Source: Google Blog
In the latest Google+ apk, there are apparently some image files for Google’s Chromecast icon. Generally you only see these when you’re able to cast something to your Chromecast, so having them suddenly appear in Google+ could mean a few things.
Obviously, this likely means casting will be coming to Google+ content. Whether that’s just photos, videos, Hangouts video calls, etc. remains to be seen, but there are several possibilities there. Although considering Google is pushing for integration between your photo gallery and Google+, there’s also the possibility that this could lead to casting local content, which is something many users have been asking for. It could also be a mistake or some feature that Google may eventually cut, but that’s no fun to speculate about.
Hopefully we’ll see some kind of announcement from Google about this soon.Keep your fingers crossed!
Google has updated their core Play Services to version 4.1 which includes a handful of nifty new features. They’ve added in turn-based multiplayer for Google Play games with support for up to 8 players and a new transition splash screen for when games ask to connect to Google Play. Developers will also now have access to a Google Drive API which they can use to allow apps to read and write files saved to Google Drive so apps and programs can remain synchronized across devices. That’s something that will definitely take the headache out of switching devices in the future.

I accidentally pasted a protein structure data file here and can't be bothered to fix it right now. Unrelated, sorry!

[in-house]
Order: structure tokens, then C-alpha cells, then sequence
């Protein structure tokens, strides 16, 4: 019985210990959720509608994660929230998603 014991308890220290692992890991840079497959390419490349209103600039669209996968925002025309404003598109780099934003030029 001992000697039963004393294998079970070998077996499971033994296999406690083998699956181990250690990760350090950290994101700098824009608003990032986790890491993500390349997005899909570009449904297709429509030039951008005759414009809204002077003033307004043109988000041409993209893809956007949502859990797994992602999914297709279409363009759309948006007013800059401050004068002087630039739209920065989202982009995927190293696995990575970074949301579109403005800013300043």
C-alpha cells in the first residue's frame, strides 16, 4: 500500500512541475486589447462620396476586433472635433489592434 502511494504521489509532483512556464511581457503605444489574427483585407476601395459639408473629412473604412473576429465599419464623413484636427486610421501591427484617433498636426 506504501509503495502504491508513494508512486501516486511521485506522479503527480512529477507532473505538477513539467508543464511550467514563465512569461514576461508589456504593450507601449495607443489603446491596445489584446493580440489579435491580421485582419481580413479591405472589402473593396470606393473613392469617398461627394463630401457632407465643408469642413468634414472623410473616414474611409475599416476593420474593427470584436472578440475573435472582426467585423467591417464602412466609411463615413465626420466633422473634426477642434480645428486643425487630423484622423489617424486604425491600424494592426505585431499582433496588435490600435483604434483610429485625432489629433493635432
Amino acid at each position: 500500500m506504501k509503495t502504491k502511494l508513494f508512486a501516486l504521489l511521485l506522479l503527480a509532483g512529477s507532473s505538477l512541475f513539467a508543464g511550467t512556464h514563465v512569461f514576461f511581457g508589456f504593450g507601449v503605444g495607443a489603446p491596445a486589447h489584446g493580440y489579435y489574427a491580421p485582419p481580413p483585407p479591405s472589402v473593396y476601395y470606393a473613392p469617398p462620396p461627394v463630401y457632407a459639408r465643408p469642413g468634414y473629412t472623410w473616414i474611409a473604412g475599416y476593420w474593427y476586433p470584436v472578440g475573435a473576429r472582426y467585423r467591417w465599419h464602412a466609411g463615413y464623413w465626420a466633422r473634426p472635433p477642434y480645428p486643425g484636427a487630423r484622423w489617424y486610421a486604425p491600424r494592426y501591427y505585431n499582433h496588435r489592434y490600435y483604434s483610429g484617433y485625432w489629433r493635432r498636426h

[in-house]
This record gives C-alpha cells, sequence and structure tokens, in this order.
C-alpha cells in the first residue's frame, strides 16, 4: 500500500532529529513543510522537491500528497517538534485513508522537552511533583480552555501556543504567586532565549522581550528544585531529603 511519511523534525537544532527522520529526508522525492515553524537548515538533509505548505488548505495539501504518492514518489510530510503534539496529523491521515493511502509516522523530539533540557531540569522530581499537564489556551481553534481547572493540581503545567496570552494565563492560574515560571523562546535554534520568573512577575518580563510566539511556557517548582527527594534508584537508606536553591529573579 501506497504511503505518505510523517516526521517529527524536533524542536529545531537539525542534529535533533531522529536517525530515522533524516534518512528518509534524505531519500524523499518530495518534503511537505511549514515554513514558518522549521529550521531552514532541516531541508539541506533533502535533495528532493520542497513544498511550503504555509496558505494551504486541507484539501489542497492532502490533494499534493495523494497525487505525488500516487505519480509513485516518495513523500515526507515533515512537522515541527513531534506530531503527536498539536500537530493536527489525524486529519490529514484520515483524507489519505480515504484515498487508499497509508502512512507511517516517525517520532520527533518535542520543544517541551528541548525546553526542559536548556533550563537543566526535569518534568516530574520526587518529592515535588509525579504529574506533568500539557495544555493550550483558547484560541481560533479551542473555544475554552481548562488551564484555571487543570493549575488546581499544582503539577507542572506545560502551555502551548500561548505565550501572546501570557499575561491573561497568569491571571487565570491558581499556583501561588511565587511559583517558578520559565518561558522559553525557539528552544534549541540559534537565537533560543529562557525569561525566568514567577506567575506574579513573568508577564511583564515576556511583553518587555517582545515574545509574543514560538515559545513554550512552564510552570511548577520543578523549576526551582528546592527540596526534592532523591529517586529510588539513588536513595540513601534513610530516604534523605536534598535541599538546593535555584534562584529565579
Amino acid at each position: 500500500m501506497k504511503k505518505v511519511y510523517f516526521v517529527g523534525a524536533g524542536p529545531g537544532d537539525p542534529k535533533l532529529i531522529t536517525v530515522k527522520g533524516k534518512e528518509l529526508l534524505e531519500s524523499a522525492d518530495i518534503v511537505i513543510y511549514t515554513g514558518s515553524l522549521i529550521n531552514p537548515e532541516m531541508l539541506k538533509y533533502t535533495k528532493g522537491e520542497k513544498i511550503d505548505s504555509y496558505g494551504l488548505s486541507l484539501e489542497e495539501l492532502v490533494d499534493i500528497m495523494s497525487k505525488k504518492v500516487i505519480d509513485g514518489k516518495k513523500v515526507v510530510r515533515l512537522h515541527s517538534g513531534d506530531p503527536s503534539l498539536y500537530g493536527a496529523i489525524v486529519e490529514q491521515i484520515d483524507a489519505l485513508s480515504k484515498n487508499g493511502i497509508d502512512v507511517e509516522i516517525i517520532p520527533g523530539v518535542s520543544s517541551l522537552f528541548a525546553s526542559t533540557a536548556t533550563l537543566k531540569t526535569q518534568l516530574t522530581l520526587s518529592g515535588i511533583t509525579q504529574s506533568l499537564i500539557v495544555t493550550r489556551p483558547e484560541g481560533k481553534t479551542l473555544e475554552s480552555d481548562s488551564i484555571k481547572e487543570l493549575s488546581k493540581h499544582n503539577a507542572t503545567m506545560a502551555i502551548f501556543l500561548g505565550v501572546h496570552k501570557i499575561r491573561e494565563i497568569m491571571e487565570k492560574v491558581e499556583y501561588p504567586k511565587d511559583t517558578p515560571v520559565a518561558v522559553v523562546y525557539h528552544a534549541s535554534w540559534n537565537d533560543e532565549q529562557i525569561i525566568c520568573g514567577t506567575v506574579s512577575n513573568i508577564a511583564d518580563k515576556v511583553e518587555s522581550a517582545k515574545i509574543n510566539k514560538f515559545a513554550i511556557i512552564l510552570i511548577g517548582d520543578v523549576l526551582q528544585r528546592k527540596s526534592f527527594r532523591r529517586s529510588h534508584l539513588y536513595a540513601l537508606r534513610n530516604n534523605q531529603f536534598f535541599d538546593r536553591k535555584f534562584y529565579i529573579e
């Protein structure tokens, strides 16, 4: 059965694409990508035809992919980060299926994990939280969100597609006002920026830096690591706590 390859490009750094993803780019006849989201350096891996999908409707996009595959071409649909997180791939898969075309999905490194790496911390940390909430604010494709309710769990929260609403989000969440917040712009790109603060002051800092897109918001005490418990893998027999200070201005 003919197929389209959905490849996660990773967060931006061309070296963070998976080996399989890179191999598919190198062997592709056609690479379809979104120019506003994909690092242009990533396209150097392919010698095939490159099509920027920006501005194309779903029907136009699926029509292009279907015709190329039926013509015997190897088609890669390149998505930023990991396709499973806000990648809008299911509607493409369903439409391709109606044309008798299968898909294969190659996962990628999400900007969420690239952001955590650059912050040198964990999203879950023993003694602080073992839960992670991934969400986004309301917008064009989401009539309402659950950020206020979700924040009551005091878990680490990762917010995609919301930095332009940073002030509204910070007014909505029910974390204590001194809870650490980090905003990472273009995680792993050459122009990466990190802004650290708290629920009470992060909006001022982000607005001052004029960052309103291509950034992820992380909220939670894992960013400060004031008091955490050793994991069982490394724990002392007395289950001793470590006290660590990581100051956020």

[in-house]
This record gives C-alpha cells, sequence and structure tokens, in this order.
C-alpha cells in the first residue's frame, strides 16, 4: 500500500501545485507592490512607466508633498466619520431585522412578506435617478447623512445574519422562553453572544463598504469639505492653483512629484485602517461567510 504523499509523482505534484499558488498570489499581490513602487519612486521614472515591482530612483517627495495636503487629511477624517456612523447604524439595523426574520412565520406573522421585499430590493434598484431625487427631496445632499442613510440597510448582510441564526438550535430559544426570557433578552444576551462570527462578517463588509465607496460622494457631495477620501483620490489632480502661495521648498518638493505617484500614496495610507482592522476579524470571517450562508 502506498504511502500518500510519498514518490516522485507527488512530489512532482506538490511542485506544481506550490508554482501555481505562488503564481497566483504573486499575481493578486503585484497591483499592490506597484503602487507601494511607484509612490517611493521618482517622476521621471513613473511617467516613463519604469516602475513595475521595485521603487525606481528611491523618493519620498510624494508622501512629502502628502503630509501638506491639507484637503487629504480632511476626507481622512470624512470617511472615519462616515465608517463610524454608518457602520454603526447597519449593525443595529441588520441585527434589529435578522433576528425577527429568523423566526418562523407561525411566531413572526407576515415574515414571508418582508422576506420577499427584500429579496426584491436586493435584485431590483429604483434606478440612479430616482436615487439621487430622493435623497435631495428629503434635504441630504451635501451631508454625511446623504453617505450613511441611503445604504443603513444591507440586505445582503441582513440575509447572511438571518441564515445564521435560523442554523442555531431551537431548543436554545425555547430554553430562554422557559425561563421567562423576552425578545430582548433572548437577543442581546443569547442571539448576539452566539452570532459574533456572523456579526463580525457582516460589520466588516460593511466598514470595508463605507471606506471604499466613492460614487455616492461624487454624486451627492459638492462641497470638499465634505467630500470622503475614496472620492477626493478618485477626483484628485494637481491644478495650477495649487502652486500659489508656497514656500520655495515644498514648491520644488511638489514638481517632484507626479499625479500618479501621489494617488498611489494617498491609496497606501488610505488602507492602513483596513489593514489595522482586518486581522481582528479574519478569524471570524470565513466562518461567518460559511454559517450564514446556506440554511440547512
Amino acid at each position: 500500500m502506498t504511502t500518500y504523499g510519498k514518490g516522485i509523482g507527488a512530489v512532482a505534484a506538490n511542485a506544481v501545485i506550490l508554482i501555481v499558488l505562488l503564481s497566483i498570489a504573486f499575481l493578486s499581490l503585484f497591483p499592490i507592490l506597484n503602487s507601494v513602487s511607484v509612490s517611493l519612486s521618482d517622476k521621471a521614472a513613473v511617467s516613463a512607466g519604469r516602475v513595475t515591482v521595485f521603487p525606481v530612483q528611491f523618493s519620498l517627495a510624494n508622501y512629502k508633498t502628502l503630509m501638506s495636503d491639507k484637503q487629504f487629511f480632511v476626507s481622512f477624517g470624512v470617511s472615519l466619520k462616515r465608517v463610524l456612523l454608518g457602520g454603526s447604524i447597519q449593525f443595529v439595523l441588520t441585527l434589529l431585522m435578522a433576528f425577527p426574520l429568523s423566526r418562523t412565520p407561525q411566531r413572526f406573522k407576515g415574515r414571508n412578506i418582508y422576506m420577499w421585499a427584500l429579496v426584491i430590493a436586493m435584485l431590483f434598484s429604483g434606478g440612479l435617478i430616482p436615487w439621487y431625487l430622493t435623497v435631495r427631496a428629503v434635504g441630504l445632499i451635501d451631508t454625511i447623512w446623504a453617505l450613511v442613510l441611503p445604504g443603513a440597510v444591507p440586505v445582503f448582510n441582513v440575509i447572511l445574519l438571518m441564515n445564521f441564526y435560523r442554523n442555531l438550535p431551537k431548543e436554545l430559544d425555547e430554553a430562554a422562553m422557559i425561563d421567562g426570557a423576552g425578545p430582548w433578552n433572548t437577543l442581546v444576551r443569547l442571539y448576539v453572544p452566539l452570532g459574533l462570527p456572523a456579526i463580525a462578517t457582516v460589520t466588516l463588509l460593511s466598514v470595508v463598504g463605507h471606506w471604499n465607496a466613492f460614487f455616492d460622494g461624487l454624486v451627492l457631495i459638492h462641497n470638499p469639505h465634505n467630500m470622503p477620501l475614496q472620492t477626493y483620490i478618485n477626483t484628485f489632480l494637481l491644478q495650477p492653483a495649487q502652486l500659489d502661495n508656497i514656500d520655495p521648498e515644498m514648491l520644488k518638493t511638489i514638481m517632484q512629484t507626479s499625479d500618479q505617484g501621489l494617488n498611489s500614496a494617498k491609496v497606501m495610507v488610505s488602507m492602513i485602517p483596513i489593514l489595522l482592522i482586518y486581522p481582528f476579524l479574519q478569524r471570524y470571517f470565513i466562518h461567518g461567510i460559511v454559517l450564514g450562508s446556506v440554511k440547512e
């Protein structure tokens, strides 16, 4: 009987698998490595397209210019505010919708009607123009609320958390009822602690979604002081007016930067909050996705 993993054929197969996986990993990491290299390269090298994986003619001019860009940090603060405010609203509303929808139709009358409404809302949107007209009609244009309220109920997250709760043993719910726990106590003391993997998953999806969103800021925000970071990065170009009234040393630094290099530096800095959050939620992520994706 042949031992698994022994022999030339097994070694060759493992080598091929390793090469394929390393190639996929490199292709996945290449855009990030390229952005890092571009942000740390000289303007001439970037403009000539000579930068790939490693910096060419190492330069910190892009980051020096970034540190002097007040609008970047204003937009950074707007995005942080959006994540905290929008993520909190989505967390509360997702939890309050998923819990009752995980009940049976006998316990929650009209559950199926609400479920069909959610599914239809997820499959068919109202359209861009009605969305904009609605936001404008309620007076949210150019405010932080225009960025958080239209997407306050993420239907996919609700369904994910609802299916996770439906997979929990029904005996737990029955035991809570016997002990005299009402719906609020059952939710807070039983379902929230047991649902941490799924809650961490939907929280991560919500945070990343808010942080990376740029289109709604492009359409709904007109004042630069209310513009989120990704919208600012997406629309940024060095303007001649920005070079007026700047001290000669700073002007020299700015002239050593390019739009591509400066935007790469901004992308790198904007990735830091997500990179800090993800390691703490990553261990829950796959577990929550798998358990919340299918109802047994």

There are also some minor tweaks, including updates to Google’s Mobile Ads SDK and improved Google+ integration. Nothing major in this update, but there are enough cool new tricks to stay interesting. Like all of Google’s new updates, this Play Services update will likely roll out over the next few weeks to your devices.
source: Android Developers Blog
Android video game consoles are a popular trend lately as we’ve seen with the OUYA console and the Mad Catz MOJO console. And of course, anything that’s worth doing is worth overdoing, so Huawei is going to throw their hat in the ring with their latest mini console titled Tron. It’ll run a slightly tweaked version of Android 4.2 Jelly Bean and Huawei’s own digital store for content. That probably means no Play Store, unfortunately.
The actual hardware isn’t bad, with a Tegra 4 CPU, 2 GB of RAM and standard WiFi radios. The Tron will be available in 16 and 32 GB storage variants, as well as black and white color schemes. The console itself is cylindrical and looks pretty basic with no LEDs or anything. The controller sticks out the most looking like an Xbox 360 controller with a touchpad crammed between the buttons. That touchpad will likely come in handy when trying to play touch-screen only games, though, so you can’t fault Huawei for trying.